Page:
MATERIALS AND METHODS Plant material and growth conditions In vitro seedlings of intergeneric crosses between Anemone coro-naria L. (‘Mistral® Wine’, ‘Mistral® Fucsia’ and ‘Wicabri® Blue’) and Ranunculus asiaticus L. (‘Success® Alfa’ and ‘Krisma’) were acclimatized in the greenhouse from December to March to obtain rhizomes. These rhizomes were harvested and dried properly. During the next growing season (in September), these rhizomes were replanted together with their respective parent plants in a peat-mixture (pHH2O 6.5-7.5) with 5% perlite, 5% clay and fertili-zers (NPK 14-16-18, 1 kg.m-3). Standard nursery practices were used for watering, fertilization and pest control. Plants were grown in a greenhouse (natural photoperiod regime, Gent, Belgium) with climate condition settings of 18°C day temperature and 5°C night temperature. During the day (8 a.m. – 4 p.m.) extra assimilation light was given (assimilation light HPI-T Plus Philips, PAR: 25 – 30 μmol.m-2.s-1).
Floriculture and Ornamental Biotechnology 6 (Special Issue 2), 104-107 ©2012 Global Science Books
Morphological analysis of F1 progeny and their parent plants Quantitative data of plant characteristics were collected from February to April for both F1 plants and their corresponding parent plants. Vegetative plant characteristics (plant height, number of rosette leaves) were measured after full vegetative development (February). Plant height was determined in stretched conditions of the leaves. Flower characteristics measured were number of flowers, number of sepals or bracts, number of tepals or petals, flower stem length, flower diameter, flower colour. Flower colours were determined using the Royal Horticultural Society Colour Chart (London).
Molecular analysis of F1 progeny and their parent plants DNA-extraction of young leaf tissue was done using the DNeasy Plant Kit (Qiagen) according to the manufacturer’s conditions. AFLP procedures were performed as described by Vos et al. (1995) but modified according to Nissim et al. (2004) and Fang and Paz (2005) because the standard EcoRI/MseI combination for DNA digestion did not result in a useful fingerprinting pattern (pers. obs., Nissim et al. 2004; Fang and Paz 2005). Therefore, DNA was digested with the hexacutter EcoRI as single restriction enzyme. Pre-amplification was done with EcoRI adaptor primers (E) extended with one selective nucleotide (E-A). Selective ampli-fication was tested using five different primer combinations: E-ACA/E-ACG, E-ACG/E-AGG, E-ACT/E-ACT, E-AGG/E-ACG, E-ACG/E-ACT. The first primer of each combination was end-labelled with [�-33P]ATP. Following amplification, an equal vo-lume of formamide loading dye was added to the PCR products. After denaturation, the products were separated electrophoretically on 5% denaturing polyacrylamide gels using a run time of about 5.5 h to 6 h. Fingerprint patterns were visualised on Fuji auto-radiography films, following an exposure of seven days. The DNA fingerprints were visually scored. Cytogenetic analysis of F1 progeny and their parent plants Chromosome spreads were made of young root tips pre-treated with a saturated solution of �-bromonaphthalene in water. After overnight incubation at 4°C, the roots were fixed in an ethanol: acetic acid solution (3:1) for 1 h and stored at -20°C until use. Roots were rinsed in water before incubation in an enzymatic solu-tion (0.1% cellulase ‘Onozuka’ RS (Duchefa), 0.1% pectolyase Y23 (Duchefa), 0.1% cytohelicase (Sigma) in a 10 mM citrate buffer pH 4.5) for 35 min. After enzymatic digestion, the roots were transferred to water. The root tips were squashed on a slide, where a drop of acetic acid (50%) was added. Slides were then incubated on a heating plate (42°C) for 2 min. The chromosomes were fixed using ethanol:acetic acid (3:1) and were rinsed with ethanol (100%). The chromosomes were counted using Differen-tial Interference Contrast microscopy (OLYMPUS BX51) and photographed using a Nikon digital camera (DS-5M-L1).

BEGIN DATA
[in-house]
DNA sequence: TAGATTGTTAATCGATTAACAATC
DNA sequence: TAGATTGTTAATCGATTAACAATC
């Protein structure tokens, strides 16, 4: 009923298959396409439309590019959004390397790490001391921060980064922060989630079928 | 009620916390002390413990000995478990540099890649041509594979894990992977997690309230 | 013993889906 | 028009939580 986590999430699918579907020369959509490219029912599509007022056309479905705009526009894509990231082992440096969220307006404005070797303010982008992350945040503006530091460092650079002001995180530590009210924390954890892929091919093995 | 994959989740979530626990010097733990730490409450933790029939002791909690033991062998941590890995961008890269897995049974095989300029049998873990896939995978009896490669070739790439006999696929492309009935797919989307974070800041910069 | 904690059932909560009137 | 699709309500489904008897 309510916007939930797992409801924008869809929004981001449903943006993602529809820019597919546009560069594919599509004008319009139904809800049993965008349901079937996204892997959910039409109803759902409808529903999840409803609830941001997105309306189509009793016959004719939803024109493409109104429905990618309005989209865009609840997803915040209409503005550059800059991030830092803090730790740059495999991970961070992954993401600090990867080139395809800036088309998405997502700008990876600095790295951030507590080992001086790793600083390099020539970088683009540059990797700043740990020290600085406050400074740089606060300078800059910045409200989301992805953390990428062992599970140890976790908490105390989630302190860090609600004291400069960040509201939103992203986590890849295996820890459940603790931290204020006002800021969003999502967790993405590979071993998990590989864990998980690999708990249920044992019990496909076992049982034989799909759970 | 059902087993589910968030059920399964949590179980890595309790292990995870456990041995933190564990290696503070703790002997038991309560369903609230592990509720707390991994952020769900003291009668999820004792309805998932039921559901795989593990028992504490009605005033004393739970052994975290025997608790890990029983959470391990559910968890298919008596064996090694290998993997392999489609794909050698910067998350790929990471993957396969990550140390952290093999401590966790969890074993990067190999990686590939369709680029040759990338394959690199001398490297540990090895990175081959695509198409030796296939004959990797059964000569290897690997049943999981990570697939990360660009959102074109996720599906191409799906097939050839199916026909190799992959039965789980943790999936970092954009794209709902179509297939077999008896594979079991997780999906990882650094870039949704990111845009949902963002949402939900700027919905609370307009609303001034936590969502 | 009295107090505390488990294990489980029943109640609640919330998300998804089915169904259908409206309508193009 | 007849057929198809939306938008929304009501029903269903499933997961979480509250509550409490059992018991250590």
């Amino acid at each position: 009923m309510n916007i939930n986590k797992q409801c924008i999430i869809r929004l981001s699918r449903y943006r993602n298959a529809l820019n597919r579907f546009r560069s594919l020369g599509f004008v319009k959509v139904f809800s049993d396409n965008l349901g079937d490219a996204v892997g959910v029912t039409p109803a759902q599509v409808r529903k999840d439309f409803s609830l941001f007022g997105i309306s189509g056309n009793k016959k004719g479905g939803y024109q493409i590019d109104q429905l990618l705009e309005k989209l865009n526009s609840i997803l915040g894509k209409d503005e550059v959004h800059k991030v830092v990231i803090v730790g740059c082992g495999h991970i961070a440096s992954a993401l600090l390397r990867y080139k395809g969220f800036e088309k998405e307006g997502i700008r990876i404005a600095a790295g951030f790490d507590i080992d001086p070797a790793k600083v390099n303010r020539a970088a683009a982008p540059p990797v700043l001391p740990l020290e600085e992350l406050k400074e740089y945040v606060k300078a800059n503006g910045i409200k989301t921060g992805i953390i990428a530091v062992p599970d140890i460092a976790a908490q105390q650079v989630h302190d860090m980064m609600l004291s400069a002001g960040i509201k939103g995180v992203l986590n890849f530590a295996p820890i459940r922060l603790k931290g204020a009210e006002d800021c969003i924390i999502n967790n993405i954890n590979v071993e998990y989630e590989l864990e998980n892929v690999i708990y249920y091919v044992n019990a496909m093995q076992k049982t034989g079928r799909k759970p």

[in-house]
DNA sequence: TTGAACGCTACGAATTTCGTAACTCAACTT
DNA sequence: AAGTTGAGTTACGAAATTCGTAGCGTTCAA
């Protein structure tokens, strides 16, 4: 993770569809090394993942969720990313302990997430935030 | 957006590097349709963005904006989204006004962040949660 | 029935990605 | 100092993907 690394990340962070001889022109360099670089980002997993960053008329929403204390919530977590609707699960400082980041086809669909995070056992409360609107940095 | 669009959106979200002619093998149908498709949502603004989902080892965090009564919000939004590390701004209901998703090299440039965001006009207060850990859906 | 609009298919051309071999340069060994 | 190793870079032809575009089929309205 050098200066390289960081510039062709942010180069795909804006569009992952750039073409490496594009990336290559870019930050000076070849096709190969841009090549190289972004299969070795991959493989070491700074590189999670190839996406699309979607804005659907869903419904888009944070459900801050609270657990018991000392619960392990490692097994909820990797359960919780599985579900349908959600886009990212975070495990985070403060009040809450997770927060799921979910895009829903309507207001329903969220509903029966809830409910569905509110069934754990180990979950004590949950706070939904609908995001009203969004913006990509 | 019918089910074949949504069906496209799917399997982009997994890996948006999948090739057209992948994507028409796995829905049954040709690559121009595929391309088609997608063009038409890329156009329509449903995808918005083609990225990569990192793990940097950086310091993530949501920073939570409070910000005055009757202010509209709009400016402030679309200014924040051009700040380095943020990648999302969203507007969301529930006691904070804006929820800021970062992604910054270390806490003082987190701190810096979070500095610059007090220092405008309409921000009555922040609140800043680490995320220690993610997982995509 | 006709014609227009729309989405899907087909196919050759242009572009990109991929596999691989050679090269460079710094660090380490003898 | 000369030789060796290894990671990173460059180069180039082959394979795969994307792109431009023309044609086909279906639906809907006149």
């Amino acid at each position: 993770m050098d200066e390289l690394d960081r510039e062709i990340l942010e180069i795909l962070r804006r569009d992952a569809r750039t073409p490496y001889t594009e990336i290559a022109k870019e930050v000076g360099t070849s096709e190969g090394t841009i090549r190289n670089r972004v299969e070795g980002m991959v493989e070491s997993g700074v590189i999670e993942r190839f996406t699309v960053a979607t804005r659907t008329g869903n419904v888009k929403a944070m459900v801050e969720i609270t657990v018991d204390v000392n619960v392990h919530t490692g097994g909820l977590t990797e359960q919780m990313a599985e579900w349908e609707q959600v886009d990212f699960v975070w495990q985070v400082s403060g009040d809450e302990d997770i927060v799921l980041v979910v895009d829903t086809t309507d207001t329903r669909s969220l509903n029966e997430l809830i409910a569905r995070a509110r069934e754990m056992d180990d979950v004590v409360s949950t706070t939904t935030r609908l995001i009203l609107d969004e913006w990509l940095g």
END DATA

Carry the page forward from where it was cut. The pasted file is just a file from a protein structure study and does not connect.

For Genomic in Situ Hybridization (GISH), total genomic DNA was extracted from 2 g fresh leaf tissue according to Rogers and Bendich (1988). In situ hybridization of F1 plants was done using labelled genomic DNA from the pollen parent as probe and unlabelled genomic maternal DNA as blocking DNA. Probe label-ling was done using biotin-16-dUTP using a Biotin-Nick Trans-lation Mix (Roche) according to manufacturer’s instructions. Bio-tin labelled DNA was detected with Cy™3-conjugated strepta-vidin (Jackson Immuno Research Laboratories) and amplified with biotinylated anti-streptavidin (Vector Laboratories). The slides were counterstained with 1 �g/ml 4’,6-diamidino-2-phenylindole (DAPI) and examined by fluorescence microscopy (Olympus IX81).